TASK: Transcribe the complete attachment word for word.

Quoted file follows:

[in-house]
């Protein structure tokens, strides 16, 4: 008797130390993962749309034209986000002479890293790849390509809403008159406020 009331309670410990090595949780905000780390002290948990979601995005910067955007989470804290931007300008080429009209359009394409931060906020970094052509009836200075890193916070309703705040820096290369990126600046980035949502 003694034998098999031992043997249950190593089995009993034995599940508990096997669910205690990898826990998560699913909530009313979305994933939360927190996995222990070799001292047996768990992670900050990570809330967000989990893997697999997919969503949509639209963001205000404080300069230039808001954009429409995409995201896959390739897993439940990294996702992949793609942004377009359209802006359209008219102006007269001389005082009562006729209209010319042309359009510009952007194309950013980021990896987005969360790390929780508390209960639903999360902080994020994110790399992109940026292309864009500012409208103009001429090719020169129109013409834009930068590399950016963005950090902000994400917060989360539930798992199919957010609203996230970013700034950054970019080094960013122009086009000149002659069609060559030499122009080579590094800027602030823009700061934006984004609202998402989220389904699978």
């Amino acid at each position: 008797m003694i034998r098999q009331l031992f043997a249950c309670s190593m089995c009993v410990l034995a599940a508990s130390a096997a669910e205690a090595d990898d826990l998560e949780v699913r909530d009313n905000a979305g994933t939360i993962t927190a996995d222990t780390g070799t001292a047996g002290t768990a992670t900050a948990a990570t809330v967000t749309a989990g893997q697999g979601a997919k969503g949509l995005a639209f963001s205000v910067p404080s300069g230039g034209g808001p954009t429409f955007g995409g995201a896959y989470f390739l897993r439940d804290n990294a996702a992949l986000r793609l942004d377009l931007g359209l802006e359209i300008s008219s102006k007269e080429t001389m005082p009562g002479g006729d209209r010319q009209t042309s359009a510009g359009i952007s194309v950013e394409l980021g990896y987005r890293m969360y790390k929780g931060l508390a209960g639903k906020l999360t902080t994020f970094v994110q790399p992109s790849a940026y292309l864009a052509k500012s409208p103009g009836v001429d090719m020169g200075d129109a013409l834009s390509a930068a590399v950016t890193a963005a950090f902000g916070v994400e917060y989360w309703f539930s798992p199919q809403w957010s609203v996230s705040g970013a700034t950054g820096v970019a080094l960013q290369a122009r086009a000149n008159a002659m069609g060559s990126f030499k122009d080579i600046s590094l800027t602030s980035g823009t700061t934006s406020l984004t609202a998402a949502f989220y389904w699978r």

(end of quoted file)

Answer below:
[in-house]
């Protein structure tokens, strides 16, 4: 008797130390993962749309034209986000002479890293790849390509809403008159406020 009331309670410990090595949780905000780390002290948990979601995005910067955007989470804290931007300008080429009209359009394409931060906020970094052509009836200075890193916070309703705040820096290369990126600046980035949502 003694034998098999031992043997249950190593089995009993034995599940508990096997669910205690990898826990998560699913909530009313979305994933939360927190996995222990070799001292047996768990992670900050990570809330967000989990893997697999997919969503949509639209963001205000404080300069230039808001954009429409995409995201896959390739897993439940990294996702992949793609942004377009359209802006359209008219102006007269001389005082009562006729209209010319042309359009510009952007194309950013980021990896987005969360790390929780508390209960639903999360902080994020994110790399992109940026292309864009500012409208103009001429090719020169129109013409834009930068590399950016963005950090902000994400917060989360539930798992199919957010609203996230970013700034950054970019080094960013122009086009000149002659069609060559030499122009080579590094800027602030823009700061934006984004609202998402989220389904699978």
């Amino acid at each position: 008797m003694i034998r098999q009331l031992f043997a249950c309670s190593m089995c009993v410990l034995a599940a508990s130390a096997a669910e205690a090595d990898d826990l998560e949780v699913r909530d009313n905000a979305g994933t939360i993962t927190a996995d222990t780390g070799t001292a047996g002290t768990a992670t900050a948990a990570t809330v967000t749309a989990g893997q697999g979601a997919k969503g949509l995005a639209f963001s205000v910067p404080s300069g230039g034209g808001p954009t429409f955007g995409g995201a896959y989470f390739l897993r439940d804290n990294a996702a992949l986000r793609l942004d377009l931007g359209l802006e359209i300008s008219s102006k007269e080429t001389m005082p009562g002479g006729d209209r010319q009209t042309s359009a510009g359009i952007s194309v950013e394409l980021g990896y987005r890293m969360y790390k929780g931060l508390a209960g639903k906020l999360t902080t994020f970094v994110q790399p992109s790849a940026y292309l864009a052509k500012s409208p103009g009836v001429d090719m020169g200075d129109a013409l834009s390509a930068a590399v950016t890193a963005a950090f902000g916070v994400e917060y989360w309703f539930s798992p199919q809403w957010s609203v996230s705040g970013a700034t950054g820096v970019a080094l960013q290369a122009r086009a000149n008159a002659m069609g060559s990126f030499k122009d080579i600046s590094l800027t602030s980035g823009t700061t934006s406020l984004t609202a998402a949502f989220y389904w699978r």